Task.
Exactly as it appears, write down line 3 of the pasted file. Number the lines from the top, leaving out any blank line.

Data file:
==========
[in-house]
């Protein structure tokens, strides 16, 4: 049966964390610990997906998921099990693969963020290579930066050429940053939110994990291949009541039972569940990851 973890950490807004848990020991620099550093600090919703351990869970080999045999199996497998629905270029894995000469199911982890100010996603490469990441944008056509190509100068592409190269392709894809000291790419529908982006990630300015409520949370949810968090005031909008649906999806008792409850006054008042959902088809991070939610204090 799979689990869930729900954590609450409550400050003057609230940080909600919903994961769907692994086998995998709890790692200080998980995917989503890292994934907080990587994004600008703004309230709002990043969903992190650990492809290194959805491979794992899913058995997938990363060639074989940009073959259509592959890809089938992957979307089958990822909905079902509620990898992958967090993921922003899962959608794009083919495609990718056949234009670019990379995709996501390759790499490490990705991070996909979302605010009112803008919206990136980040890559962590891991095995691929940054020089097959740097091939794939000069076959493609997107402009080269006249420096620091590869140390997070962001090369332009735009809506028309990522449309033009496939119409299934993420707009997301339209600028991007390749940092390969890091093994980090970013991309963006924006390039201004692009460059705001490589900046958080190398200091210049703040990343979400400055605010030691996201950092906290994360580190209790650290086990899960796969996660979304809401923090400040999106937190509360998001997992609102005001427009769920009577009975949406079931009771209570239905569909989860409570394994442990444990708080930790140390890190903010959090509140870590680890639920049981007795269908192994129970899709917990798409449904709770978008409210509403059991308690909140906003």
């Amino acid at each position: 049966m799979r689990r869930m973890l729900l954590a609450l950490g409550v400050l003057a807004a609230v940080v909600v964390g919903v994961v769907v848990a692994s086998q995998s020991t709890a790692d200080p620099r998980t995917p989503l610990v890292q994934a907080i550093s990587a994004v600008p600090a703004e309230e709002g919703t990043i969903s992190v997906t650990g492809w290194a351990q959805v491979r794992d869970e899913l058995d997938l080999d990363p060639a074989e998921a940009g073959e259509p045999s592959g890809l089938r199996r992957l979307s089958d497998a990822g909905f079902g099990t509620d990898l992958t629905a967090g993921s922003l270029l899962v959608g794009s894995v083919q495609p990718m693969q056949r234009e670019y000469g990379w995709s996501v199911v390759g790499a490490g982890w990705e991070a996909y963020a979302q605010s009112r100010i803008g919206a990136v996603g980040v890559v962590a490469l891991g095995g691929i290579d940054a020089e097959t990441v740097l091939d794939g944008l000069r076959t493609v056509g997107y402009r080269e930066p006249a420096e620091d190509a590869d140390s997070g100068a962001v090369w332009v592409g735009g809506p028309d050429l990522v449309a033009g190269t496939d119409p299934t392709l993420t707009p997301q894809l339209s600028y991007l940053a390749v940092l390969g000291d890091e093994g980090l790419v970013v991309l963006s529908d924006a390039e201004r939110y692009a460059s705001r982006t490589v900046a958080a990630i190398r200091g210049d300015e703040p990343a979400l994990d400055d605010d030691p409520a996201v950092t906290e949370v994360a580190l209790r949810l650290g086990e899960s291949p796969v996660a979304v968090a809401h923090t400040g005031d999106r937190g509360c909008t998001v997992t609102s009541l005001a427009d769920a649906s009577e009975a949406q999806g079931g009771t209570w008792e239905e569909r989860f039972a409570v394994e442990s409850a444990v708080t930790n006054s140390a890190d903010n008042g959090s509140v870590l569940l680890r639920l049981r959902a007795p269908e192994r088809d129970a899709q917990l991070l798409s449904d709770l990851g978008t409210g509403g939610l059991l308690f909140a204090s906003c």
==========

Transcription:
């Amino acid at each position: 049966m799979r689990r869930m973890l729900l954590a609450l950490g409550v400050l003057a807004a609230v940080v909600v964390g919903v994961v769907v848990a692994s086998q995998s020991t709890a790692d200080p620099r998980t995917p989503l610990v890292q994934a907080i550093s990587a994004v600008p600090a703004e309230e709002g919703t990043i969903s992190v997906t650990g492809w290194a351990q959805v491979r794992d869970e899913l058995d997938l080999d990363p060639a074989e998921a940009g073959e259509p045999s592959g890809l089938r199996r992957l979307s089958d497998a990822g909905f079902g099990t509620d990898l992958t629905a967090g993921s922003l270029l899962v959608g794009s894995v083919q495609p990718m693969q056949r234009e670019y000469g990379w995709s996501v199911v390759g790499a490490g982890w990705e991070a996909y963020a979302q605010s009112r100010i803008g919206a990136v996603g980040v890559v962590a490469l891991g095995g691929i290579d940054a020089e097959t990441v740097l091939d794939g944008l000069r076959t493609v056509g997107y402009r080269e930066p006249a420096e620091d190509a590869d140390s997070g100068a962001v090369w332009v592409g735009g809506p028309d050429l990522v449309a033009g190269t496939d119409p299934t392709l993420t707009p997301q894809l339209s600028y991007l940053a390749v940092l390969g000291d890091e093994g980090l790419v970013v991309l963006s529908d924006a390039e201004r939110y692009a460059s705001r982006t490589v900046a958080a990630i190398r200091g210049d300015e703040p990343a979400l994990d400055d605010d030691p409520a996201v950092t906290e949370v994360a580190l209790r949810l650290g086990e899960s291949p796969v996660a979304v968090a809401h923090t400040g005031d999106r937190g509360c909008t998001v997992t609102s009541l005001a427009d769920a649906s009577e009975a949406q999806g079931g009771t209570w008792e239905e569909r989860f039972a409570v394994e442990s409850a444990v708080t930790n006054s140390a890190d903010n008042g959090s509140v870590l569940l680890r639920l049981r959902a007795p269908e192994r088809d129970a899709q917990l991070l798409s449904d709770l990851g978008t409210g509403g939610l059991l308690f909140a204090s906003c």